Jump to main content

Testing for Bias in a Photo Lineup

172 reviews


You may have read about criminal cases where innocent people have been wrongly convicted of a crime. Sometimes, modern DNA analysis techniques have provided the evidence to exonerate these innocent people. In many cases, mistaken identification by eyewitnesses provided strong evidence for the original conviction. How can prosecutors and defense attorneys make sure that photo lineup procedures used to identify criminal suspects are unbiased? This project shows you how to conduct an objective test for bias in a simulated photo lineup.


Areas of Science
Time Required
Long (2-4 weeks)
Material Availability
Specialty items
Low ($20 - $50)
No issues

Andrew Olson, Ph.D., Science Buddies


The procedure used for this project was adapted from:


The goal of this project is to test a photo "lineup" for bias. How can you tell if the "suspect" is being treated fairly?


Eyewitness accounts are continuously put into question in the court room. Photo lineups, from which a witness identifies a suspect in a criminal case, are one of the tools used for corroborating eyewitness accounts. A photo lineup is also designed to protect innocent people from being caught in a criminal investigation. If the witness cannot identify the suspect from a panel of six (or more) photographs, the reliability of their recall of the crime is called into question.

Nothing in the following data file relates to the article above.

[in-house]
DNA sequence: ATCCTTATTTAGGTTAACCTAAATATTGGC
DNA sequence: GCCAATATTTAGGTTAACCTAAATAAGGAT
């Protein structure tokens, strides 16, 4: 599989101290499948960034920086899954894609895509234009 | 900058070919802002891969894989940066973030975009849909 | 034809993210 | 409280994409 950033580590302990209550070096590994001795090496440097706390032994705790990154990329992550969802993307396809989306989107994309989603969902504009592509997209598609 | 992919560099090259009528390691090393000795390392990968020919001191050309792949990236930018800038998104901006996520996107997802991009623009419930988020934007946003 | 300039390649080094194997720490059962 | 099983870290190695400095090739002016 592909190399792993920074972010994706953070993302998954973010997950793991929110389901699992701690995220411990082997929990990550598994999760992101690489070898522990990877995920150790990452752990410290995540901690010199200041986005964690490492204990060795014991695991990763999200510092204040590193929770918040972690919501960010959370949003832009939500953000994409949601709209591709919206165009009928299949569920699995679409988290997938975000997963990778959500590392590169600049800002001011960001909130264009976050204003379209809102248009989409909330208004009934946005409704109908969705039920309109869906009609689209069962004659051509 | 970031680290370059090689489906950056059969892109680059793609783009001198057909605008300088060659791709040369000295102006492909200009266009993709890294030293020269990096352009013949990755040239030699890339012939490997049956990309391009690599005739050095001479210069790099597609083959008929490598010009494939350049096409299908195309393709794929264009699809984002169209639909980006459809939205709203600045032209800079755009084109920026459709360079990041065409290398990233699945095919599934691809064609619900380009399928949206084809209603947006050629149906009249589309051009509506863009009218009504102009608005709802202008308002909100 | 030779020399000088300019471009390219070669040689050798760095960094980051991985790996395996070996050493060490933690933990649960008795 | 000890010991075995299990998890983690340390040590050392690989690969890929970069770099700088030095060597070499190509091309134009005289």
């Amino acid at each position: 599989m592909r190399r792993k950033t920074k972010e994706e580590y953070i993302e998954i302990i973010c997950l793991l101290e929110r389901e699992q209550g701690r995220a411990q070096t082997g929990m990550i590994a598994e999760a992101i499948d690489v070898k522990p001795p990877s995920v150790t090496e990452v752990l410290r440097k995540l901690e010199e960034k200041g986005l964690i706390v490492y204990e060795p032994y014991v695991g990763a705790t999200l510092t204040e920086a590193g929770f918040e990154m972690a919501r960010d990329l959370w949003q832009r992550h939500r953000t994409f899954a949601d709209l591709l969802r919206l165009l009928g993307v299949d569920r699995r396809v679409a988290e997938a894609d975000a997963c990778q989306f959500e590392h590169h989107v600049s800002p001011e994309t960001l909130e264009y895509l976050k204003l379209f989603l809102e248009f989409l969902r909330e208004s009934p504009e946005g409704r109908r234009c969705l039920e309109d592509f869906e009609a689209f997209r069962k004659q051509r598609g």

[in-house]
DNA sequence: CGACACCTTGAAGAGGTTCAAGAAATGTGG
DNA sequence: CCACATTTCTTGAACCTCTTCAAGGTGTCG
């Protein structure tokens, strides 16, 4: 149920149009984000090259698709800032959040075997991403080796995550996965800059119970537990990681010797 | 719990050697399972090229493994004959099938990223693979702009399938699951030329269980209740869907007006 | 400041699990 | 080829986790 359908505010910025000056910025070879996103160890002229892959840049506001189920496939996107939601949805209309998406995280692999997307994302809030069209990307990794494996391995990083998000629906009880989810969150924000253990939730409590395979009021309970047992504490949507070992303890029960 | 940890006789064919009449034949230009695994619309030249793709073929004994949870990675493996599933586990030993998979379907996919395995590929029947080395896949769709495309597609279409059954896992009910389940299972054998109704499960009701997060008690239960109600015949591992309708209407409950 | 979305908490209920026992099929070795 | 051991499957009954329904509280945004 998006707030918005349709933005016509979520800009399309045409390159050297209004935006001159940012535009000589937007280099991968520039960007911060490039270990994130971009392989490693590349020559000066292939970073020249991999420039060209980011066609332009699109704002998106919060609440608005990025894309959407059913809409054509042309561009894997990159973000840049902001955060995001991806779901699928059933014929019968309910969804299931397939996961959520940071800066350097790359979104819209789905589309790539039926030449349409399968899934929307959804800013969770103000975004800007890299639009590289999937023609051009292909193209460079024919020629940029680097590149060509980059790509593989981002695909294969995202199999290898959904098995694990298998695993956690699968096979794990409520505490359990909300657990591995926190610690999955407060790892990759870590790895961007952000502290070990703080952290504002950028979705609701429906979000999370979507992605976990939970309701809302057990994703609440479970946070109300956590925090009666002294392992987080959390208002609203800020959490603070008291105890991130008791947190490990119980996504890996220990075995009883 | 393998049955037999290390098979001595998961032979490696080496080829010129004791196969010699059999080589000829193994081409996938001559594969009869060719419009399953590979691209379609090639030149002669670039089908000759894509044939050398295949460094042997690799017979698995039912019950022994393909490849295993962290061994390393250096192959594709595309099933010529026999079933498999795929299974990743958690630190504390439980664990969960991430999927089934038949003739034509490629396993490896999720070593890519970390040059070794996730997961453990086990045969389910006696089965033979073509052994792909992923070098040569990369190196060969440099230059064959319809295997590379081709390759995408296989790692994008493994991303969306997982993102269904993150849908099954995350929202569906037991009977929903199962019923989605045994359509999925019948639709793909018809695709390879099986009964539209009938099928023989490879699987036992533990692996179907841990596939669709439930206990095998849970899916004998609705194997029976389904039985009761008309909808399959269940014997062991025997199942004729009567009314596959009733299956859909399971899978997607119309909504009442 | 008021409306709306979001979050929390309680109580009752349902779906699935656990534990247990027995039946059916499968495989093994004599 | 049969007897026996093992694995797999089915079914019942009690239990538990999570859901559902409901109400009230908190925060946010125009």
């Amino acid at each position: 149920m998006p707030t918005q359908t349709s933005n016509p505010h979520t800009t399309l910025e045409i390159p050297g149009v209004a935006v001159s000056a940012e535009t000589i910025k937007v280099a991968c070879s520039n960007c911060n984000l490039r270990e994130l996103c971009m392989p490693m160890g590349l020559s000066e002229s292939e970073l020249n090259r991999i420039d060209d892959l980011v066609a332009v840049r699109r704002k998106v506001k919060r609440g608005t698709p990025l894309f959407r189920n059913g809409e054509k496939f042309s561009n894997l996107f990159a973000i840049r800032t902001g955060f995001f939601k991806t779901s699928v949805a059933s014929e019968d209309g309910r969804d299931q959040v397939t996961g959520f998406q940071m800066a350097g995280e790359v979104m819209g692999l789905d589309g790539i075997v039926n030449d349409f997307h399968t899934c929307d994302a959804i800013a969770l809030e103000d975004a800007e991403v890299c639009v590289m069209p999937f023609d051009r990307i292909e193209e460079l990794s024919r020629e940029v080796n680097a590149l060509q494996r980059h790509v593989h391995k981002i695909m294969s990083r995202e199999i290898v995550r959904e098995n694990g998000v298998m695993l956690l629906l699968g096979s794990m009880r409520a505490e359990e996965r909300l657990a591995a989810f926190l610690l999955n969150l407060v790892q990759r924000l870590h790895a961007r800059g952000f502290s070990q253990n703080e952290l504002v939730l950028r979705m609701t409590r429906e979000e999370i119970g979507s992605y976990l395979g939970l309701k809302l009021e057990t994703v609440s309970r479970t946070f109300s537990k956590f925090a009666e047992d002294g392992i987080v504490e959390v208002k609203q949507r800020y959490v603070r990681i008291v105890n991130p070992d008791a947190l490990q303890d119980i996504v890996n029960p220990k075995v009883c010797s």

How can a prosecutor show that a photo lineup was fair (unbiased)? How can a defense attorney back up an argument that a photo lineup was biased against her client? This project shows you how to conduct an objective test of the fairness of a photo lineup.

Terms and Concepts

To do this project, you should do research that enables you to understand the following terms and concepts:



  • The Wikipedia article on human memory is a good place to start, and also has many suggestions for further reading:
    Wikipedia contributors, 2006. Human Memory, Wikipedia, The Free Encylopedia. Retrieved July 27, 2006.
  • Campbell, T.W., 2005. Issues in Forensic Psychology: Eyewitness Recall,. Retrieved July 27, 2006.
  • For basic information on lineup construction procedure and evaluating fairness of a lineup, see:
    Staff, 2006. Eyewitness Identification Research Laboratory, University of Texas El Paso. Retrieved July 28, 2006.
  • This project is based on the procedure described in this paper:
    Malpass, R.S., date unknown. A Lineup Evaluation 'Do-It-Yourself Kit' for Attorneys and Law Enforcement, Eyewitness Identification Research Laboratory, University of Texas at El Paso. Retrieved July 28, 2006.
  • Any introductory statistics textbook should contain an explanation of how confidence intervals are calculated. Here is an online source:
    Staff, 1997. Confidence Intervals, Department of Statistics, Yale University. Retrieved July 28, 2006.

Materials and Equipment

To do this experiment you will need the following materials and equipment: